The late Queen Elizabeth II’s French and her knowledge of racing was impeccable, while she was endowed with “a typical British sense of humour,” former head of French racing Louis Romanet told AFP Sunday.
Racing was the longest-serving sport of the British monarch, who died on Thursday at the age of 96.
The French race car drivers paid tribute to her with a moment of silence before the Group 1 Prix Vermeille – one of three Sunday trials of their flagship Prix de l’Arc de Triomphe – at Longchamp.
“It was the least that the French races could do in her honor,” Romane said.
“She was a friend of France and racing.”
Romané, 74, saw her humor firsthand when her filly Highclere won the French Oaks (Prix de Diane) in 1974 at Chantilly.
Romanet, who was CEO of French racing agency France Galop for 40 years before retiring in 2007, accompanied her to a reception hosted by renowned breeder owner Marcel Boussac at his castle.
This was followed by a visit in her Rolls Royce to the Chantilly training center, where most of the top coaches are stabled, before she retired at the racetrack.
All this served as an aperitif, said Romanes to the race itself, where Highclere arrived in great repute, having won the English 1,000 guineas.
“It was fantastic,” he said.
“She couldn’t help it and was madly rooting for Highclere while her racing manager Lord Porchester waved binoculars over her head as she won.
“After Boussac handed her the trophy, I moved to collect it, but she looked at me intently and said in French: “Monsieur Romanet, why are you taking the trophy?”.
“I replied so we could engrave Highclere and your name on it.
“She smiled and said, ‘Don’t worry about it, give it to my secretary. I’m hosting a dinner at Windsor Castle tonight and I’d like it to be on the table.”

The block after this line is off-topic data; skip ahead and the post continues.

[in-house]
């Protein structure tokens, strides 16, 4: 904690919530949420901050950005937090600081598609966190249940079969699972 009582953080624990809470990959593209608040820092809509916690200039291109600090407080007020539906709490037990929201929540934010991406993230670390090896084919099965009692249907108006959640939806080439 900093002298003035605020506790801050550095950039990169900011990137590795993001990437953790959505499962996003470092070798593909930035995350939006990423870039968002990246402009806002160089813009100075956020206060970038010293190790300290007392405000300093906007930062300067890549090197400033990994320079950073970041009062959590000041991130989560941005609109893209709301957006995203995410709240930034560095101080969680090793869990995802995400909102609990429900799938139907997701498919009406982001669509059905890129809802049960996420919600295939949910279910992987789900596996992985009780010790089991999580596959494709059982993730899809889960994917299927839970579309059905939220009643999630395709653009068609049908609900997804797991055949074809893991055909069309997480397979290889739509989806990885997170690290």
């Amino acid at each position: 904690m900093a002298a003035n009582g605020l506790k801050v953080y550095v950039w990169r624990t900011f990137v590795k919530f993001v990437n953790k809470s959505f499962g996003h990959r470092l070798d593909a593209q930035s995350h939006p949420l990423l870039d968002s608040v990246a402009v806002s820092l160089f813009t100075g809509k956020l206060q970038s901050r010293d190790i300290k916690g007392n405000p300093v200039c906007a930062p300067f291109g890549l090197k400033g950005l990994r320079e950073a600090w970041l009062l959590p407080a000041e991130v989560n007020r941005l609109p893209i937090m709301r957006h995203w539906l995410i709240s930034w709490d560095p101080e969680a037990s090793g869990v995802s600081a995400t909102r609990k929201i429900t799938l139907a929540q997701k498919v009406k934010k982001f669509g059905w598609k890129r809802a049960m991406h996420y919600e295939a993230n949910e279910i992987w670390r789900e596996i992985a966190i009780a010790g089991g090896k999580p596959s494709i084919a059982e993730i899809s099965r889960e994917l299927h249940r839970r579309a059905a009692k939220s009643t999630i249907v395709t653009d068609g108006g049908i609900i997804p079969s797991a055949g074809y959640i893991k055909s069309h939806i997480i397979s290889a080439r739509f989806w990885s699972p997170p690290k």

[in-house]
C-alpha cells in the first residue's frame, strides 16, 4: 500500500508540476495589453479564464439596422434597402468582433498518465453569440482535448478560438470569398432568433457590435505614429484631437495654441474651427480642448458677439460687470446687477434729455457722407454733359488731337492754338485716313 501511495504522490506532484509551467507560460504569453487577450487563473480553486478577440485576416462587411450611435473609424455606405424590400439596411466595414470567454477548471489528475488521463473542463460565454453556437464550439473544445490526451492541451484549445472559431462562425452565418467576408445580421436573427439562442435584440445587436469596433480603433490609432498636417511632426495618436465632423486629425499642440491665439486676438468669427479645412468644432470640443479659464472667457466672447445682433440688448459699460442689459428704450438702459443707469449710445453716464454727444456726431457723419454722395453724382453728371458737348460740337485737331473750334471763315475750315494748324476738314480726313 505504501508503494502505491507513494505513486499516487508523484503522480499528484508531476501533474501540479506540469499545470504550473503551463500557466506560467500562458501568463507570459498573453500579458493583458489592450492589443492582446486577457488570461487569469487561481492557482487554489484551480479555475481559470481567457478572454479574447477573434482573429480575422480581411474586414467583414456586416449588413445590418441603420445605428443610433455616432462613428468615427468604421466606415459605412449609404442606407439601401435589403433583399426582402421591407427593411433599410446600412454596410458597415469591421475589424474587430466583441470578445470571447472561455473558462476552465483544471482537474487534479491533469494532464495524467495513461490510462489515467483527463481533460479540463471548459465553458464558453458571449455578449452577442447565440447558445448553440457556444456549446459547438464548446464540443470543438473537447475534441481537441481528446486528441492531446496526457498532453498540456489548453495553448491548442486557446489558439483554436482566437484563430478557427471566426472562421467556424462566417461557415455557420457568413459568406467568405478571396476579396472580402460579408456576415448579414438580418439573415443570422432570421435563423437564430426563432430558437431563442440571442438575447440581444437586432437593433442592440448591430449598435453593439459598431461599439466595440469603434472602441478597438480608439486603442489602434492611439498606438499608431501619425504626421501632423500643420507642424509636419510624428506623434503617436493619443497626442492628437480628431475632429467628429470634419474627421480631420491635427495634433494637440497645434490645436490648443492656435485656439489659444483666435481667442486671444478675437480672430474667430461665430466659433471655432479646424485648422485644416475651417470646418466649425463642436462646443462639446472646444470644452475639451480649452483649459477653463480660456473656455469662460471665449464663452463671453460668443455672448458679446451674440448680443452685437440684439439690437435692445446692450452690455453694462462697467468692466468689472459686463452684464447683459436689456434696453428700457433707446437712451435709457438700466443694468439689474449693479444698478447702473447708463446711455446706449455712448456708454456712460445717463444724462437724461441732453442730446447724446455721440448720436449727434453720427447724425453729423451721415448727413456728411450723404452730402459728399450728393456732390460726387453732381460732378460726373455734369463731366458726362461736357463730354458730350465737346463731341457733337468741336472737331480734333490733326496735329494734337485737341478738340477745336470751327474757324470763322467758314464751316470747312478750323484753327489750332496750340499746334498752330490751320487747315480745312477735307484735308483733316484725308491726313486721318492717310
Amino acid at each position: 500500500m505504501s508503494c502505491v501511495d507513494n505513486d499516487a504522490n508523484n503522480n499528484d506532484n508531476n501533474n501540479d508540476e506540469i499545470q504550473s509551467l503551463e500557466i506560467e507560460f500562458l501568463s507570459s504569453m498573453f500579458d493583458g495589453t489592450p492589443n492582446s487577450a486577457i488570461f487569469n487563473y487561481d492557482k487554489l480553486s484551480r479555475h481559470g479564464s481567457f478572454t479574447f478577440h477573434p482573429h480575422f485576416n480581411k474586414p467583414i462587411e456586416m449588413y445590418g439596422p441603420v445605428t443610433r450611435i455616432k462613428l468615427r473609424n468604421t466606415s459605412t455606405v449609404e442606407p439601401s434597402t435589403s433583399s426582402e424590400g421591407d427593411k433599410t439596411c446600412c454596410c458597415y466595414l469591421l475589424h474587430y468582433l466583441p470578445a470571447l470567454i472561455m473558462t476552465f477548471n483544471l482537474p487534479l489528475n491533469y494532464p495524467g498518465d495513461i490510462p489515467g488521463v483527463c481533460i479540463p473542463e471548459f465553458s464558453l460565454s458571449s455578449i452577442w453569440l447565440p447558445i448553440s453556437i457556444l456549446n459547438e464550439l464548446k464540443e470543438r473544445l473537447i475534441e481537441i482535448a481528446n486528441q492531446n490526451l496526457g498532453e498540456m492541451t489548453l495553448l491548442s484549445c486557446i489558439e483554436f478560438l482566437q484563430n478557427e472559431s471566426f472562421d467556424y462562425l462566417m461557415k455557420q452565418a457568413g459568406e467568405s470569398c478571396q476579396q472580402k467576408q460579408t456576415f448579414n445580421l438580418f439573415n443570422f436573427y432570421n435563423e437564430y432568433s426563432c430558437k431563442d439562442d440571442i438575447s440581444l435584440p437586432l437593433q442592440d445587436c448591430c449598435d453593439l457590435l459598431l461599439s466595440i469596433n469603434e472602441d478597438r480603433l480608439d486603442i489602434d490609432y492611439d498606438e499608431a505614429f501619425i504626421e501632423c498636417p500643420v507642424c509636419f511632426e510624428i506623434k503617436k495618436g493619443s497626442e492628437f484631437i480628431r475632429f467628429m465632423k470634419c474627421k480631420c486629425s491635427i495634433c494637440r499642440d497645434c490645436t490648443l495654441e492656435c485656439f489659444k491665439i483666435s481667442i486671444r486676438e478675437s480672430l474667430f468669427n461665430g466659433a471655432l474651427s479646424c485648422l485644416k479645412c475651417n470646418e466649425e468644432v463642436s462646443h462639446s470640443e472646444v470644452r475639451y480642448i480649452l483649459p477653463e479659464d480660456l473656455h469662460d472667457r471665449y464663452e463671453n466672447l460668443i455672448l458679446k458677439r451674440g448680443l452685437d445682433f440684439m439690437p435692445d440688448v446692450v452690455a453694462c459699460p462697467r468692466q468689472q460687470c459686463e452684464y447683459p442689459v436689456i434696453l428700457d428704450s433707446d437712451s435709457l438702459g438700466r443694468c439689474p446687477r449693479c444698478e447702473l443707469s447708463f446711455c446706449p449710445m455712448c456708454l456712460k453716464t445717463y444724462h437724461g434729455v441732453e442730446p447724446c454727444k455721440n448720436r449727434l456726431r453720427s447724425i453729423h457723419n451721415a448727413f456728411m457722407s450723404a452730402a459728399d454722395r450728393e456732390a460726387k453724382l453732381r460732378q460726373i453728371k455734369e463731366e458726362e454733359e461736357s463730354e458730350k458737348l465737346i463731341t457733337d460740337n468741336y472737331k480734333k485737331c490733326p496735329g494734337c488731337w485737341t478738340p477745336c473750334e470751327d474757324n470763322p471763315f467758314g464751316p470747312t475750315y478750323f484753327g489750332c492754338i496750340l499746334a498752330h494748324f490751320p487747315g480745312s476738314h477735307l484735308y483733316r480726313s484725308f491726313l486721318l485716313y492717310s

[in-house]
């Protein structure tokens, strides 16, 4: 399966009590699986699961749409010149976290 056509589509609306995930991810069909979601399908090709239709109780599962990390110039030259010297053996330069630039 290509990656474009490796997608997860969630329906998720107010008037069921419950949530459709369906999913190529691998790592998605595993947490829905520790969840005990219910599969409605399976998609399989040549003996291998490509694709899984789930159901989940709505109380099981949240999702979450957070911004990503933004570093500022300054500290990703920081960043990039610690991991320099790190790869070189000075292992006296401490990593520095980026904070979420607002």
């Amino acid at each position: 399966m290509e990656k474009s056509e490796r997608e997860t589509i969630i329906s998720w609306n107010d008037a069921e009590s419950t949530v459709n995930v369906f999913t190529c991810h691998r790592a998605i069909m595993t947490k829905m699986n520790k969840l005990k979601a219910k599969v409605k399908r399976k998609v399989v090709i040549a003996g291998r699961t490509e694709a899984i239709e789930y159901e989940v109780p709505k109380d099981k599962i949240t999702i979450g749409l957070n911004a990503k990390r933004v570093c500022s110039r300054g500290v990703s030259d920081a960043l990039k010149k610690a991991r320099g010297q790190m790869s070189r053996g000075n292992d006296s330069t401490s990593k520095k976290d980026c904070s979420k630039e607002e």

“You know, we also have very good engravers in England.”
“It was typical British humor.”
– ‘Midnight’ –
Romanet was due to visit Windsor Castle over 20 years later, in 1995.
He was invited as President of the International Federation of Horse Racing Authorities (IFHA) to a pre-race dinner at Royal Ascot.
The Queen had one of her biggest successes when Estimeyt won the meeting’s most historic race, the Ascot Gold Cup in 2013 – her big smile was captured on TV and beamed around the world.
Romane said that he and his wife were too punctual and arrived first.
He found himself seated between the Queen and the Queen Mother, who was also a famous traveler.
“I started talking to the queen and she said, ‘I’ll make a sign when you turn around and talk to my mother,'” he said.
“However, she completely forgot when we talked about racing, and then, finally, she understood and gave a sign.
“I turned and spoke to the Queen Mother. Suddenly, after a few minutes, the Queen Mother stopped, smiled and said: “Monsieur Romanet, why, when I speak French, do you answer in English!”
“I replied: sorry, madam, I was so impressed by your French that I didn’t even realize that I was speaking English. We both burst out laughing.”
He said that another indication of the queen’s humor was that the famous Prix de Diane trophy was placed right in front of him.
It wasn’t the last time the Queen’s preoccupation with racing was at odds with her time.
The Queen, who traveled to Longchamp on a state visit in 1972 and the race was named “La Coupe de Sa Majeste Reine Elizabeth” (now Prix Sandringham) after her, was a guest of the late Alec Head at Haras. de Quesnay in Normandy in 1984 after the 40th anniversary of D-Day.
“Dinner ended at 10 and then we filmed the best races of the season and talked about the races,” Romane said.
“Suddenly, an assistant appeared, pointed to the clock and said: “Ma’am, it’s already midnight.”
“Her impeccable French, love of racing and humor – she was a wonderful woman!”